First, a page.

This weekend the Church celebrates the Feast of Christ, the King of the Universe. At first glance, the gospel reading does not reflect our temporal image of kingliness.
We are presented with a king who identifies with the lowly, the dispossessed, the despised, the imprisoned. The irony of this image, however, lies in the fact that true vision, true leadership, true caring have a value that far surpasses the trappings of wealth and power.
Indeed, the internet has given the world an insight into the rot behind much of the veneer and mystique that surround many of our earthly ‘kings’, whatever form their ‘kingship’ assumes.
People of faith, of all religions, recognise and practise the divine command that we attend to the needs of the poor, the hungry, the naked and the homeless. This is a major aspect of the work of The Society of St Vincent de Paul, the soup kitchens, the breadlines, the churches, temples, and mosques of our land.
We have ministries and other organisations that reach out to the imprisoned. Ministries to our migrant brothers and sisters have sprung up to ensure that those fleeing misery and a hopeless future find warmth, understanding and material relief in our land.
Yet, the question remains and perplexes the heart—do we see in these people, for whom we are performing vital work, the face of Christ? This may seem a harsh and even unforgivable demand for examination of individual and organisational conscience, yet it remains. It is not easy for any of us to embrace those who do not fit our perception of what is desirable or socially acceptable.
Our body language, the tone of voice we use to address the beneficiaries of our generosity, the choice of the clothes and food that we give away, help each of us to decide if we see the face of Christ in our brethren.
None of us can judge for anyone else. It is personal, sometimes painful introspection that helps us to move nearer to recognising the Saviour’s face. Our path to holiness is not an easy one but there exist unheralded saints among us, even now.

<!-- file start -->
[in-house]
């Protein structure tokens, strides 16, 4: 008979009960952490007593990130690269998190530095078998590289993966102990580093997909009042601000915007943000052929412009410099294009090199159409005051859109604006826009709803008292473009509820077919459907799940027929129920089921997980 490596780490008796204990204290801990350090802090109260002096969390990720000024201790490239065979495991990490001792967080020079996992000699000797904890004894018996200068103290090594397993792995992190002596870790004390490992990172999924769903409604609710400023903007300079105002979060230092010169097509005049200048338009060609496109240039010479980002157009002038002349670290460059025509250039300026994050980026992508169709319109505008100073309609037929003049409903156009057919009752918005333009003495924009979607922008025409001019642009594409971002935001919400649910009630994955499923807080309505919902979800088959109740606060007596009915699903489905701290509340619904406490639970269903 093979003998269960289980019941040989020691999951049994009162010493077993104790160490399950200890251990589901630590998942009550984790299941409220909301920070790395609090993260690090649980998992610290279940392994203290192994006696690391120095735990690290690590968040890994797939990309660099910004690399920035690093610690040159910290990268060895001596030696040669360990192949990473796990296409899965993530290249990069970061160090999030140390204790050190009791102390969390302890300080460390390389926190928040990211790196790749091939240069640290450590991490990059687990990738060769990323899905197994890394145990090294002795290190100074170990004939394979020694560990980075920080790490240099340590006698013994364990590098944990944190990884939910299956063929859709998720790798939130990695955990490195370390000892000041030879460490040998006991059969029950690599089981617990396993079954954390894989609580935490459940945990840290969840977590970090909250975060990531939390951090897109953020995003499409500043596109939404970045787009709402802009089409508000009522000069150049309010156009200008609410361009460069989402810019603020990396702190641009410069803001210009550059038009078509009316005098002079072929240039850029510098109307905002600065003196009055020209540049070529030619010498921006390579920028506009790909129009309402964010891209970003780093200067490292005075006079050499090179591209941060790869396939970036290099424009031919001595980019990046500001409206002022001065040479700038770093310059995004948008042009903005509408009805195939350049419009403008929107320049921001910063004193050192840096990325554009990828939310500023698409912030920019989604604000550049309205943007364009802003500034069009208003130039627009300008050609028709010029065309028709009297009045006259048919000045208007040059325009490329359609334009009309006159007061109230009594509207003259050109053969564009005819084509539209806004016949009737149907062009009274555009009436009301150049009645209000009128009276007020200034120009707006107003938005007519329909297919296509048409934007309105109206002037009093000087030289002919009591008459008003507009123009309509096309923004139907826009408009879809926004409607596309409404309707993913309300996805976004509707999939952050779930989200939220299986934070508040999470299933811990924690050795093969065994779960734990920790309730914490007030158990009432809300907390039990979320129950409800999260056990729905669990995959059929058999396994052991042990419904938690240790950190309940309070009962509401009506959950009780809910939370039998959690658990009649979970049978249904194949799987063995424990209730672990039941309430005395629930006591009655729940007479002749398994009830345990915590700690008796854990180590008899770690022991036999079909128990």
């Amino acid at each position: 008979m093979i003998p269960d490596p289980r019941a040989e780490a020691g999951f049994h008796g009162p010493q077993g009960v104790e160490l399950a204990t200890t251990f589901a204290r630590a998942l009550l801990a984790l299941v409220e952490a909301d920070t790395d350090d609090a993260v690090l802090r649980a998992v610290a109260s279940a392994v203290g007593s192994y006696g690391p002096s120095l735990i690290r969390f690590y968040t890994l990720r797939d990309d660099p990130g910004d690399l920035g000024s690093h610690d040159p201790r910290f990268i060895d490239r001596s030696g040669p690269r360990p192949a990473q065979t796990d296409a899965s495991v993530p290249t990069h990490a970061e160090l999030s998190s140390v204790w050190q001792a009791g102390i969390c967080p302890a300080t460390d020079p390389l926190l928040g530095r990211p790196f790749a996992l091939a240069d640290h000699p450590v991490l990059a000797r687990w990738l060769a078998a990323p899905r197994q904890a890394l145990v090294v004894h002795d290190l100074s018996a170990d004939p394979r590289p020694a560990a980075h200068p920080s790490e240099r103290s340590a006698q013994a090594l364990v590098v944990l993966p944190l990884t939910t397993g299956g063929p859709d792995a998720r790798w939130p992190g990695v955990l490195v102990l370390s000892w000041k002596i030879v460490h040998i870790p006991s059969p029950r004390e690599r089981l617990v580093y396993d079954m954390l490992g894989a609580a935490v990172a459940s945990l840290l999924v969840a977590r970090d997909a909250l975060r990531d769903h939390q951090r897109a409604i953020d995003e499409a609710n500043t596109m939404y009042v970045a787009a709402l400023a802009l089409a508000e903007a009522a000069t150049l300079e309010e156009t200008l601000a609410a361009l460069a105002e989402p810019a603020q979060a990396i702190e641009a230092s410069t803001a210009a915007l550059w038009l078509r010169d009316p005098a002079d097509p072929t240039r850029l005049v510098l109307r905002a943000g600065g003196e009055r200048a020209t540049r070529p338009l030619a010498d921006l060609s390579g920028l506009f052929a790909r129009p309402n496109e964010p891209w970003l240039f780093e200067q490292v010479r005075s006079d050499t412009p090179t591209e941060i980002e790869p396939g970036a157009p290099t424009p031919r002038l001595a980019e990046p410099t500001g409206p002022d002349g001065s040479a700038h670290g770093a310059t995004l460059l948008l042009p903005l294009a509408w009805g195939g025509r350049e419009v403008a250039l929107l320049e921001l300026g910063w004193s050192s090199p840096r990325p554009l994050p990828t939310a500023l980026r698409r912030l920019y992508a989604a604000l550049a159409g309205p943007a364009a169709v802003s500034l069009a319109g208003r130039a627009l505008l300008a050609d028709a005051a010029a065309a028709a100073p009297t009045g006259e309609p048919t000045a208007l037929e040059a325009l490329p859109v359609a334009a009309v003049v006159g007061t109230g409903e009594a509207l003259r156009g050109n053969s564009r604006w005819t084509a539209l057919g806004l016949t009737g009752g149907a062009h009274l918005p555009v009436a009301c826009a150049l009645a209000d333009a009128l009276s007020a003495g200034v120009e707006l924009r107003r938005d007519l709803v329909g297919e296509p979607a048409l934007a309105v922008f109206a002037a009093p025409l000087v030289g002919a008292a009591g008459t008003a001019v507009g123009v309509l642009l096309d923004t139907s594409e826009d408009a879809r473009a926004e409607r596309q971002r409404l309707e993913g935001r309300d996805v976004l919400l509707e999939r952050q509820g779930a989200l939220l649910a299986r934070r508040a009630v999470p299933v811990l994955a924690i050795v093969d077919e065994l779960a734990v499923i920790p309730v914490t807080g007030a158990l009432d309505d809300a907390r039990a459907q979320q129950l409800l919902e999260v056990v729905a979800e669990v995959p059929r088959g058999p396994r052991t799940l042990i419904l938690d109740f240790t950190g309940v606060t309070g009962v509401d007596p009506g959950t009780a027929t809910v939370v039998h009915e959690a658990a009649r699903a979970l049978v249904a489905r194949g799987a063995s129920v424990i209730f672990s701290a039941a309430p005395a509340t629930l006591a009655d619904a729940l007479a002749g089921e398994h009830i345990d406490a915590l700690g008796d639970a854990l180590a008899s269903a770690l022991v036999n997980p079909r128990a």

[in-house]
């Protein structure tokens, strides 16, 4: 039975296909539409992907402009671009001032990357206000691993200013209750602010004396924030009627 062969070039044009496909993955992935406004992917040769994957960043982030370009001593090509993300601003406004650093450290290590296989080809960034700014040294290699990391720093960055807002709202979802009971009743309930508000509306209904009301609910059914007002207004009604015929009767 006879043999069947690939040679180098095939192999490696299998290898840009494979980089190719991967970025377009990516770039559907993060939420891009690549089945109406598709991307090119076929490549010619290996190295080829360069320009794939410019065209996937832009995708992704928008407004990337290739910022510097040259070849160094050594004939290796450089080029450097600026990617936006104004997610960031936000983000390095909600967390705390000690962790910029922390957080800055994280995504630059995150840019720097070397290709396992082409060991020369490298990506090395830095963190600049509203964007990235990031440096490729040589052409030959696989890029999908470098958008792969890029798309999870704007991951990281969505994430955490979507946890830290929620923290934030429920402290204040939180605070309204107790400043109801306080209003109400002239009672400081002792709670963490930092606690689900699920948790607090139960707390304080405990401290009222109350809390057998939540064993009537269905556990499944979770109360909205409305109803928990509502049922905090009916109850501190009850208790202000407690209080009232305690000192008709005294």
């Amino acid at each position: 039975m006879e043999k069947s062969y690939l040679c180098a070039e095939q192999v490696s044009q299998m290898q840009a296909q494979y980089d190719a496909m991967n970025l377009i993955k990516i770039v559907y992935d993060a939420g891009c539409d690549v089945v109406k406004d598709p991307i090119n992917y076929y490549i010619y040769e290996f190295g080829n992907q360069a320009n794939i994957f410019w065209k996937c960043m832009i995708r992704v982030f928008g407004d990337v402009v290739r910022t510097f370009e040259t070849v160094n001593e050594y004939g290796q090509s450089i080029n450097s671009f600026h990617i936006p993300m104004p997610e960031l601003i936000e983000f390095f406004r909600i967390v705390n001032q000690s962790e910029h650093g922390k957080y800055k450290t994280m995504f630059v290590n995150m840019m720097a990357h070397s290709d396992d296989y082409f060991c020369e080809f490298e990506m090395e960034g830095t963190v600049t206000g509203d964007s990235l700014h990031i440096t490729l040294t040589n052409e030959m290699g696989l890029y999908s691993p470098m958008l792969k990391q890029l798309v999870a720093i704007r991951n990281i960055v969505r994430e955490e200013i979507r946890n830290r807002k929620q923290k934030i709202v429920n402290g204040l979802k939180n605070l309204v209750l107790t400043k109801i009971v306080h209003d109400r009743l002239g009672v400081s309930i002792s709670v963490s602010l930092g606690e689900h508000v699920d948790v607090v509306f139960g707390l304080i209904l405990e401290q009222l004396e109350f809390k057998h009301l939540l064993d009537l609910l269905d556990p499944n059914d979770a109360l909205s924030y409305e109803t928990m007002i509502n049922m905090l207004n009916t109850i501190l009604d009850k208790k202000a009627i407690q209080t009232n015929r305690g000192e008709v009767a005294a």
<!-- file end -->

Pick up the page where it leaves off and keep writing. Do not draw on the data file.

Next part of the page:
Our nation needs to conduct such an examination, too. The shouted insults, the low wages, the condemnation that we heap on the heads of the refugees from Venezuela illustrate the ugly aspect of too many of our people who flout their ‘superiority’ over our unfortunate and suffering neighbours.
Our recognition of the King must extend to recognising our duty to His other creatures and to the wider environment with which He has entrusted us. From pre-Divali, through Christmas and past the start of the New Year, the indiscriminate, uncaring setting off fireworks and such incendiary devices creates extreme discomfort and anxiety for affected communities.
Equally reprehensible, the sudden loud explosions create terror and havoc for domestic and wild animals. The heartbreaking stories of lost and killed animals and the trauma suffered by the animals and their owners fill the pet pages on the internet.
We cannot claim to love and serve the Lord if, year after year, we treat with contempt other creatures that He has made and which He also loves.
The recent devastating hurricanes and typhoons that have caused indescribable suffering and loss in Honduras, Guatemala and the Philippines attest to our global neglect and destruction of our common heritage. We are all paying a terrible price.
As we approach Advent, may we grow in wisdom and submission to the will of the King of the Universe.